Kathy Keller also writes that cities are culturally better. Cities have the best of human culture to offer. Restaurants are better, and cities are just more exciting that the boring suburbs. She also believes that cities are better for kids because they have hip, urban Christians as role models. She believes because of the great diversity in cities, there is less peer pressure. And since no one has cars, you don’t have to worry about teens and drunk driving. Thanks to mass transit, you can send your kids off to appointments on their own.

In addition to the ways she lists that cities are better for raising kids, Kathy Keller mentions several perks for urban ministry families. Airfare is cheaper flying from larger cities. You can take great vacations, and wealthy families may loan you their vacation homes when it’s convenient to them. Cities give families access to the best of the best.

While it may reflect her situation as a pastor’s wife in Manhattan, her description of life in the city and the perks of city ministry are foreign to my own experiences as a pastor’s kid in an inner city church. I grew up in the 4th largest city in the U.S. My dad’s church was in a low-income area on the east side of town. Our church was poor and without my mother’s work we would have been too. My mother worked so that there was food on the table and clothes on our backs. We were better off than many, but by no means well-to-do.

Our city doesn’t have a lot of mass transit options, and due to the sprawl, you really need a car. You also are likely to have a house with a yard. Drunk driving is an issue, although the one time we were hit by a drunk driver we were driving through a rural area.

There are lots of great restaurants here, but you have to be able to afford to eat out. The cultural offerings are wonderful, if you can afford to buy tickets and access. There are some great free concerts and events, though.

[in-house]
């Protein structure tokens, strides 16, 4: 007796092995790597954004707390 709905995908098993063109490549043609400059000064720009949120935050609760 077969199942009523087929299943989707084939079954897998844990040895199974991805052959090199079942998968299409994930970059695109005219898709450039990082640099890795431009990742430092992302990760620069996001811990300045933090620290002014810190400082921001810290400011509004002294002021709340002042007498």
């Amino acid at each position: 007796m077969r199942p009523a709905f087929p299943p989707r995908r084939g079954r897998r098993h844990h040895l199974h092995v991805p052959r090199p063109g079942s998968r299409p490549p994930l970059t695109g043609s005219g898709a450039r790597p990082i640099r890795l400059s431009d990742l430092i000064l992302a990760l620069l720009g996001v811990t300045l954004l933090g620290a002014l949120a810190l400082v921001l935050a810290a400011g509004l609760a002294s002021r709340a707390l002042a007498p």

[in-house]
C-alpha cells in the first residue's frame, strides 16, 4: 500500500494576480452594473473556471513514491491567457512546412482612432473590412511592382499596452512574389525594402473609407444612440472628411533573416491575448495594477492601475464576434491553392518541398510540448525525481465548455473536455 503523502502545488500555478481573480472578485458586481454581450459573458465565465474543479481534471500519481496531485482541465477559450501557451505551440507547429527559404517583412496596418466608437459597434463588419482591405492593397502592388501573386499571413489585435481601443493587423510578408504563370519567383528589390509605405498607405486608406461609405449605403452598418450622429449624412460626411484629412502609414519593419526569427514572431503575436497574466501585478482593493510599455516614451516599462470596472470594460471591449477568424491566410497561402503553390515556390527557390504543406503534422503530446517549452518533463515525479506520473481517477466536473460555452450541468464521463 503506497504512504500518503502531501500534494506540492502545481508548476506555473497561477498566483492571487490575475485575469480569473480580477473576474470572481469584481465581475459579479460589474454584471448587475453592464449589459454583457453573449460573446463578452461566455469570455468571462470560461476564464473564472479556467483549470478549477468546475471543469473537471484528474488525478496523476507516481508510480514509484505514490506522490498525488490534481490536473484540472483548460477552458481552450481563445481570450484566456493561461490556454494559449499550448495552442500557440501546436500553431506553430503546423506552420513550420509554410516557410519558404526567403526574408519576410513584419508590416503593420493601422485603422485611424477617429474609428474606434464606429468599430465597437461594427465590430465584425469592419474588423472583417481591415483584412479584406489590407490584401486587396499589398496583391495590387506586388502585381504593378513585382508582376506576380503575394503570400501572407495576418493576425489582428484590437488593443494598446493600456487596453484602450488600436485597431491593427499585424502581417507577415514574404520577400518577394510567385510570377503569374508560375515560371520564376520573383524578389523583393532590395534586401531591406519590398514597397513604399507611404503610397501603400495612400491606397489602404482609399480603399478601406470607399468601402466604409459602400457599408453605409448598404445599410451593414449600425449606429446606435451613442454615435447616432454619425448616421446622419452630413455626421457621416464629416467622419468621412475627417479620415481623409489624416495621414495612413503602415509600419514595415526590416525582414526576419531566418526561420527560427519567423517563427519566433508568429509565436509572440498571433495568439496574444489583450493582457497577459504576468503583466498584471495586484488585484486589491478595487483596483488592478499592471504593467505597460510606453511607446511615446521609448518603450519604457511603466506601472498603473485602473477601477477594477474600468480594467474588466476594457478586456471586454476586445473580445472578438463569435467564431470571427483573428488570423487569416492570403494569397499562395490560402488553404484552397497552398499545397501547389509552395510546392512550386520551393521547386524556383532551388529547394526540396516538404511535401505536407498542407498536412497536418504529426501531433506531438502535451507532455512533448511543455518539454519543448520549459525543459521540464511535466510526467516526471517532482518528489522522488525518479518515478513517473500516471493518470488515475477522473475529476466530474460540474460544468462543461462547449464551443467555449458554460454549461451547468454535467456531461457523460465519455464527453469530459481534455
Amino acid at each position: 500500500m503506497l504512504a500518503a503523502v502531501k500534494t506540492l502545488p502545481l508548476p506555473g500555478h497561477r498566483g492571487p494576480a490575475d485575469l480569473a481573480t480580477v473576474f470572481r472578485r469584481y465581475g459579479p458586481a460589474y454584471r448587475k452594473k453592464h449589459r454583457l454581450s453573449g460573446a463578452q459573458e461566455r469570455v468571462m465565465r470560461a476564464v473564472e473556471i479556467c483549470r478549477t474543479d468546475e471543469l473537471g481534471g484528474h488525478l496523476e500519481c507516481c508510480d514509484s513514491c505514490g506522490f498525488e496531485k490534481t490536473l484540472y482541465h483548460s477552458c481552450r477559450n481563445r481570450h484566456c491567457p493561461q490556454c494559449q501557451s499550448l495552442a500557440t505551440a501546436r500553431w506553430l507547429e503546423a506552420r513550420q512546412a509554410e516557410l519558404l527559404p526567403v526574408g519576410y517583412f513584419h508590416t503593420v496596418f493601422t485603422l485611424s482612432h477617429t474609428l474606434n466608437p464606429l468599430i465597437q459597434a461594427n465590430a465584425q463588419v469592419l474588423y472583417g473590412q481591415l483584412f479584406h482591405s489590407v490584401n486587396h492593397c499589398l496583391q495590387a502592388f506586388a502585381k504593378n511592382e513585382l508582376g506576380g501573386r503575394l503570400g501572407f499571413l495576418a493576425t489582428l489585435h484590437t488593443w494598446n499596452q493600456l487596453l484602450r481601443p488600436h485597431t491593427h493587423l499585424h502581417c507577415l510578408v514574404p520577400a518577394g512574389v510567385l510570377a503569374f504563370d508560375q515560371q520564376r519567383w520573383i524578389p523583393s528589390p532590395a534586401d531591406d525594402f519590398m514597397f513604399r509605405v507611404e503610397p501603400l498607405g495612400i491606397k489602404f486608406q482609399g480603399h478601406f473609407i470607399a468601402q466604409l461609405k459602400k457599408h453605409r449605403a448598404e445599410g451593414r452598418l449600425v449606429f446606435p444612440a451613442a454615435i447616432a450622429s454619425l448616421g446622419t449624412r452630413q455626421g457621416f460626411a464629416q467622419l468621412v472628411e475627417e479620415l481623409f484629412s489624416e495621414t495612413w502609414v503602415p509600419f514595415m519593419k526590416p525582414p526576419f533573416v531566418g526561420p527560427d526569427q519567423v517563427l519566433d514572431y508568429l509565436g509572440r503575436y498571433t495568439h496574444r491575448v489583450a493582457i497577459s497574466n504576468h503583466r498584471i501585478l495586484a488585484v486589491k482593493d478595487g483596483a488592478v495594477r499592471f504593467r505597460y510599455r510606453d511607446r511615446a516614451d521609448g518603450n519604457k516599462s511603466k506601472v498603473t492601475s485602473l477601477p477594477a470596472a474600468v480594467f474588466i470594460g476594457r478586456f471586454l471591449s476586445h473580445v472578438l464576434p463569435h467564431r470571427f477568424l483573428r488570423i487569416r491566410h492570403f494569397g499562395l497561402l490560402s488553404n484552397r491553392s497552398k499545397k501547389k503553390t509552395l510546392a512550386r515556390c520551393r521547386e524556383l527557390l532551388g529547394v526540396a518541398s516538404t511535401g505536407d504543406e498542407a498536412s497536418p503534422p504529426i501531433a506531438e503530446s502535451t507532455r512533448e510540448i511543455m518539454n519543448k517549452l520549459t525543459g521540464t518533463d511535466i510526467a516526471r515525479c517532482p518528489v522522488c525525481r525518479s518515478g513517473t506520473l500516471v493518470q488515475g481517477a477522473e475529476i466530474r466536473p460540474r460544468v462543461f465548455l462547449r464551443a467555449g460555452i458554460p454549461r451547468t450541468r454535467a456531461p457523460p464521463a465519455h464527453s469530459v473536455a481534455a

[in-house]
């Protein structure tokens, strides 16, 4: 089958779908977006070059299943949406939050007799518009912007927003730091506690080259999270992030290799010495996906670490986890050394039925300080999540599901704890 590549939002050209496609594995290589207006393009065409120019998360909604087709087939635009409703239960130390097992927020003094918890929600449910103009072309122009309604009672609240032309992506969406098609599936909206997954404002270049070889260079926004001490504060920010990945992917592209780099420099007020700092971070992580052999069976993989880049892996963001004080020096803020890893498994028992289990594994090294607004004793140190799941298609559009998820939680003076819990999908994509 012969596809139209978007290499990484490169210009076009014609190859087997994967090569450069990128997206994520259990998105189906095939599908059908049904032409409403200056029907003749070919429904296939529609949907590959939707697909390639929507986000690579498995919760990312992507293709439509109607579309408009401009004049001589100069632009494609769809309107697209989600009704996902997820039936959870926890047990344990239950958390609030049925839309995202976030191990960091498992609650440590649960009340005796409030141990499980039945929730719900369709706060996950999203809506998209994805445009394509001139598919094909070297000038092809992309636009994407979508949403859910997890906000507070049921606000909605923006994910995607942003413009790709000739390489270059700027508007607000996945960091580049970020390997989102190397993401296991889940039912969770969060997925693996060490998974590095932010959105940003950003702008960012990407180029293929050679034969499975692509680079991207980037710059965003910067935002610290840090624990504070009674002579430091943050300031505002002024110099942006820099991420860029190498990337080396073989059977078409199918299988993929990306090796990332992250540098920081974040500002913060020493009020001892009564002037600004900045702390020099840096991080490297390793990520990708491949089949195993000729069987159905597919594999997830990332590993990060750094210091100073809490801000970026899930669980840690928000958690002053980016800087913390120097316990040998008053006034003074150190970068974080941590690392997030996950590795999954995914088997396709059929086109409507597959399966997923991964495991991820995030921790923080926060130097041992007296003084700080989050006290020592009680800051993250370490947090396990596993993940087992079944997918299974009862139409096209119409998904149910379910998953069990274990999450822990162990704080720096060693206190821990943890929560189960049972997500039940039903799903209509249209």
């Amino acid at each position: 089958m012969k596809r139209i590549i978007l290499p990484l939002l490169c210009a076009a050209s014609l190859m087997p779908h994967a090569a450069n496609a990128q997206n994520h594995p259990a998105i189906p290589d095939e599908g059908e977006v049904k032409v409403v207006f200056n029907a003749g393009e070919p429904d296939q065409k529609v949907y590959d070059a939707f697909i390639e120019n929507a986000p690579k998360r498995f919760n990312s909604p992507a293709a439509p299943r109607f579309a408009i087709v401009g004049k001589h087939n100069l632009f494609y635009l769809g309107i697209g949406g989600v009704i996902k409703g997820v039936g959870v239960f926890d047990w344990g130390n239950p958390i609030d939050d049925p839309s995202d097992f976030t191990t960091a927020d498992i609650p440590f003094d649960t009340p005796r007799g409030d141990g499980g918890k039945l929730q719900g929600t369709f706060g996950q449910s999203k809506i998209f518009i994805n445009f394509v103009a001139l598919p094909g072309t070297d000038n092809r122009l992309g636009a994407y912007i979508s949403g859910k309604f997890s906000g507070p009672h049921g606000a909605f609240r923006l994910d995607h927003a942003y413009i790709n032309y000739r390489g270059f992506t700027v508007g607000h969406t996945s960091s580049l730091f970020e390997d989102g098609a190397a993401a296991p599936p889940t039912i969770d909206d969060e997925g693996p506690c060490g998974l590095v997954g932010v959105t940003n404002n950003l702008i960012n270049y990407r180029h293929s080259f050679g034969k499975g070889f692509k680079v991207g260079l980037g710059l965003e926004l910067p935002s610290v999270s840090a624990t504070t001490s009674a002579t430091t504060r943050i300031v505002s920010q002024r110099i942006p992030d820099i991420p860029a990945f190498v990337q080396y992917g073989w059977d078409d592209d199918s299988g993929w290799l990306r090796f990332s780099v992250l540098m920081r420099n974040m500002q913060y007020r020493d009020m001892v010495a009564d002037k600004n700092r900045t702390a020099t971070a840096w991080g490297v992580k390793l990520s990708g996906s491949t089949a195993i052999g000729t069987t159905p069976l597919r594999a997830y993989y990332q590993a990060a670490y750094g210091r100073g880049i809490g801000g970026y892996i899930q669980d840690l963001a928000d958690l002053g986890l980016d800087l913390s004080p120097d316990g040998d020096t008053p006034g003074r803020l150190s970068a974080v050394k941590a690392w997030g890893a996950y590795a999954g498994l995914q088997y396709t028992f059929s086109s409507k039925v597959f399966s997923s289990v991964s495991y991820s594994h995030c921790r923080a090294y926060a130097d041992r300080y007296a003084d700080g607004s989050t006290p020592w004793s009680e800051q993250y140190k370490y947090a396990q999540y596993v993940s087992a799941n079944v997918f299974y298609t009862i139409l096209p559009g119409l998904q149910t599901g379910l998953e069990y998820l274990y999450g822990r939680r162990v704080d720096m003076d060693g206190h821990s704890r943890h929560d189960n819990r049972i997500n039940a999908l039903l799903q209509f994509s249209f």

The schools I went to had great diversity, but there was still considerable peer pressure. Even in Christian schools, there was pressure to do drugs, to drink, to be sexually active, and to reject the faith. Yes, we got to see sin and wickedness. There were a lot of homeless guys who came to the church regularly for help. Sometimes they were drunk. Sometimes they were violent. It was often risky.

One time my dad pulled over, with us all in the car, to stop a guy getting beat up. That certainly wasn’t boring, but it was pretty scary. The city isn’t all bright and shiny. There is a lot of beauty here, but it can be a dark and dangerous place.

As for wealthy families loaning you their vacation homes, I guess that can happen, if you have wealthy folks in your congregation. We did have a sweet older couple with a little beach house that they let us use occasionally. Those were great times.

Don’t get me wrong; I love living in the city. But I don’t idolize it. There are many great and wonderful things here and lovely people too. I have very sweet memories of growing up in the city. I enjoy the opportunities and access we have to events. And yes, airfare is cheaper than when we lived in smaller towns. But very often, the city can be a harsh and violent place.

As Andrew Lloyd Webber wrote in Evita:

The city can be paradise for those who have the cash
The class and the connections, what you need to make a splash
The likes of you get swept up in the morning with the trash
If you were rich or middle class …

I’m not saying people should avoid moving to cities, but I am saying that they should have a realistic picture of what city life can be.

To summarize, I believe that prioritizing urban ministry can lead to making it into an idol. What is good turns into what is necessary to feel complete and secure. This hurts people, both inside and outside of cities, and it diminishes the very real ministry work being done in rural and suburban areas. It also has the potential to draw our attention away from seeking the glory of God to seeking the glory of the city.

When the family that has struggled for generations living inner city finally decides to move where there are better opportunities and less expense, we shouldn’t discourage them because in our minds city ministry is of primary importance.

When rural families are falling apart and communities are in desperate need of the Savior, we shouldn’t turn our backs on them because the towns are small and not influential. When the Shepherd looked for the lost sheep, He didn’t decide that the ninety-nine were more important because there were more of them. Thank the Lord that He cares for even the one lost lamb. Shouldn’t we also, no matter where they are?